I might come across as being insufferably feminist in my perspective when I say that women are easily the buffer in every activity – be it war, politics, economics or society itself. But I’ll stick to my guns, even at the risk of being labelled a jingoistic activist. Why? Because it’s true, that women are indeed pawns in the hand of any authority that is hoping to take an authoritative decision, or emerge the authority in some sphere. Any war front could easily show you that by breaking women, the society is stripped bare of any semblance of normalcy. So women become easy and soft targets in war – sexual violence, rape, domestic violence and social stigmatization mark only the beginning of the story. Take a political battle – say, for instance, the campaign in the run up to the United States’ elections – Barack Obama and Mitt Romney cannot stop mudslinging at each other in line with the other waging a “war on women” of sorts, in America, conspicuously forgetting the war that’s being waged against Women in Afghanistan by the Taliban.
But a caveat, before I proceed. My claim is not that every woman is a toy in the hands of every man. My claim is not that men are brutes and women are victims. My claim is not that women are defenceless, weak and incapable of anything but being victimized. I am fully aware and denounce the scores of women who indulge in exploitation of a legal provision just to get the better of men. I am fully aware and disregard scores of women narcissistic personalities that are so enamoured by their status as women that they misuse the whole “victim” status. I am fully aware and abhor the malpractice of women who are already empowered indulging in making ridiculous demands by laying claims that their rights were never ensured. So my point, therefore, is not for the 100 women who do, and can speak for themselves, but for the few that do speak for themselves but are deliberately not heard.
The DR Congo’s girl is a victim of sexual assault, stigmatization and relentless war, and is pockmarked with stigma for life. Afghanistan’s girl sits in hope for a better future as threats of prostitution, domestic violence and a deprivation of basic rights such as education hold her tightly bound as if in a leash. India’s girl struggles to stay alive at birth, where there are possibilities that she might be born into families that only too glad to bump her off the cliff in her foetal stage, or throw her in a bin after she is born, because she is a girl. Nigeria’s girl struggles under the yoke of sexual slavery and sexual abuse. Somalia’s girl bleeds from the heart under the yoke of FGM. Houston’s girls lie in fear lest they be the subject of trafficking. Saudi Arabia’s girl sits inside a cage of black, enslaved, entrapped and excluded.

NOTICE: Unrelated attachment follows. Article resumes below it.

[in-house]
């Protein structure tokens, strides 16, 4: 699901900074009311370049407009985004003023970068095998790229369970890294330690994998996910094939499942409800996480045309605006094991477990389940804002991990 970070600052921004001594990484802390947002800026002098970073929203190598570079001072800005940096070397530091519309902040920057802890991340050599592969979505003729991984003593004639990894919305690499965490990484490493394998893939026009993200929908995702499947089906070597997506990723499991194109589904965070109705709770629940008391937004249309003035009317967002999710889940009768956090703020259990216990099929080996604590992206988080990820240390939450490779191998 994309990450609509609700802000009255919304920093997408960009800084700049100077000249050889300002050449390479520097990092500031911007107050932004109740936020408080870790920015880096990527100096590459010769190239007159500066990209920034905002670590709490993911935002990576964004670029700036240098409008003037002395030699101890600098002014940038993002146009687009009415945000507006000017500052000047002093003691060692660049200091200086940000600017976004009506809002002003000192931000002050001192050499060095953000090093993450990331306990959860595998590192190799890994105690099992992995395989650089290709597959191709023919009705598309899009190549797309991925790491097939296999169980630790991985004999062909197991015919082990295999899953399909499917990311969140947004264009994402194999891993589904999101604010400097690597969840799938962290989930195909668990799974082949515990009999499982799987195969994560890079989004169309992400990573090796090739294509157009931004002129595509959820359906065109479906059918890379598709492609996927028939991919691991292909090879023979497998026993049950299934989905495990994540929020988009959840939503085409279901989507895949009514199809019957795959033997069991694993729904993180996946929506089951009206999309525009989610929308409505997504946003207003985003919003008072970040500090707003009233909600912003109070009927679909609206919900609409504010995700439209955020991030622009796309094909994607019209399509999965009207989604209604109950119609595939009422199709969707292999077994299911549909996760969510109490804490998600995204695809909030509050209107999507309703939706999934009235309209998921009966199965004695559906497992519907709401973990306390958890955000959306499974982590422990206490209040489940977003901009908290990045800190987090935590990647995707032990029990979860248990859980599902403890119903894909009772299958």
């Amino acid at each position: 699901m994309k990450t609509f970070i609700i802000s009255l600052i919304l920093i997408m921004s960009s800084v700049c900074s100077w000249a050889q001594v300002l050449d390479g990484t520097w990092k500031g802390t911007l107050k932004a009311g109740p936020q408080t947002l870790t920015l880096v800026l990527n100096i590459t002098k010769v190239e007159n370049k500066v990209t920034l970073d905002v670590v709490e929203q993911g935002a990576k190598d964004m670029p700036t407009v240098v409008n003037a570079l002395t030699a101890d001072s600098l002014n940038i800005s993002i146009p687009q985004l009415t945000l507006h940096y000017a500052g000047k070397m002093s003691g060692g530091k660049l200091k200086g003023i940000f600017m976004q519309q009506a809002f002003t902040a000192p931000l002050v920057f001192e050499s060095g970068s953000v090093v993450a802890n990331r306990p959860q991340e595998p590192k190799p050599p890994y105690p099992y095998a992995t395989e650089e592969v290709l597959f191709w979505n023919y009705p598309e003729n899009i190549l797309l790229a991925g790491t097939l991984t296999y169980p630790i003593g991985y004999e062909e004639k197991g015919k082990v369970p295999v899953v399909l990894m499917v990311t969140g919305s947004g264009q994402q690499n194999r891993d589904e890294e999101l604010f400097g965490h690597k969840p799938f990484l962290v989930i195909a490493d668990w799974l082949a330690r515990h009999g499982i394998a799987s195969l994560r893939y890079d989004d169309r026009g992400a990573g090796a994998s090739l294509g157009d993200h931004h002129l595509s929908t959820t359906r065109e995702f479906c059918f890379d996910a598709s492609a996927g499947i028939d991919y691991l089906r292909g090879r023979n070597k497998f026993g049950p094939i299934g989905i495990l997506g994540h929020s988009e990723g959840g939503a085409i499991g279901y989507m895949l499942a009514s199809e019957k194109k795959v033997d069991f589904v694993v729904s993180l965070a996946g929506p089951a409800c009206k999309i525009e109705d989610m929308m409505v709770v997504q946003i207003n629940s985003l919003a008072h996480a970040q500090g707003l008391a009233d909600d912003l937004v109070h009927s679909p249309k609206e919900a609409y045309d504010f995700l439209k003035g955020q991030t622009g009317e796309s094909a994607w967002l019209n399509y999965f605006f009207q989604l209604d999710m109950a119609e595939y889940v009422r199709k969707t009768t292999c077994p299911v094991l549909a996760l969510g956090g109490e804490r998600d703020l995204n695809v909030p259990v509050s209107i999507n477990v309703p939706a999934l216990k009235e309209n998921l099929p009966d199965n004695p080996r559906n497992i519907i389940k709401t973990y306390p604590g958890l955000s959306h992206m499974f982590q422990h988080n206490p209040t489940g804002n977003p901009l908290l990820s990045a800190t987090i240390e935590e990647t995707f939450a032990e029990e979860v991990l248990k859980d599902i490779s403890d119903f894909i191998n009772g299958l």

Why is it so easy to wage war against a woman? Why is it so easily the weapon of choice? Where is the beginning, where is the end? Or is there an end, at all? For children of today to make a niche in life as people tomorrow, their mother must be literate, and treated well. A family where mothers are ill-treated breeds children that might live cowering in fear, or wind up being bullies. If women are subjected to sexual violence, the institution of the family is broken, and society is crippled and forced on its knees. That the entire institution that “society” is comes to a grinding halt when women are targeted is not a baseless contention because women are the adhesive for the cohesive subsistence of a family or a society to exist. And until this realization dawns on the world, it will always be at war against women.
By Kirthi Gita Jayakumar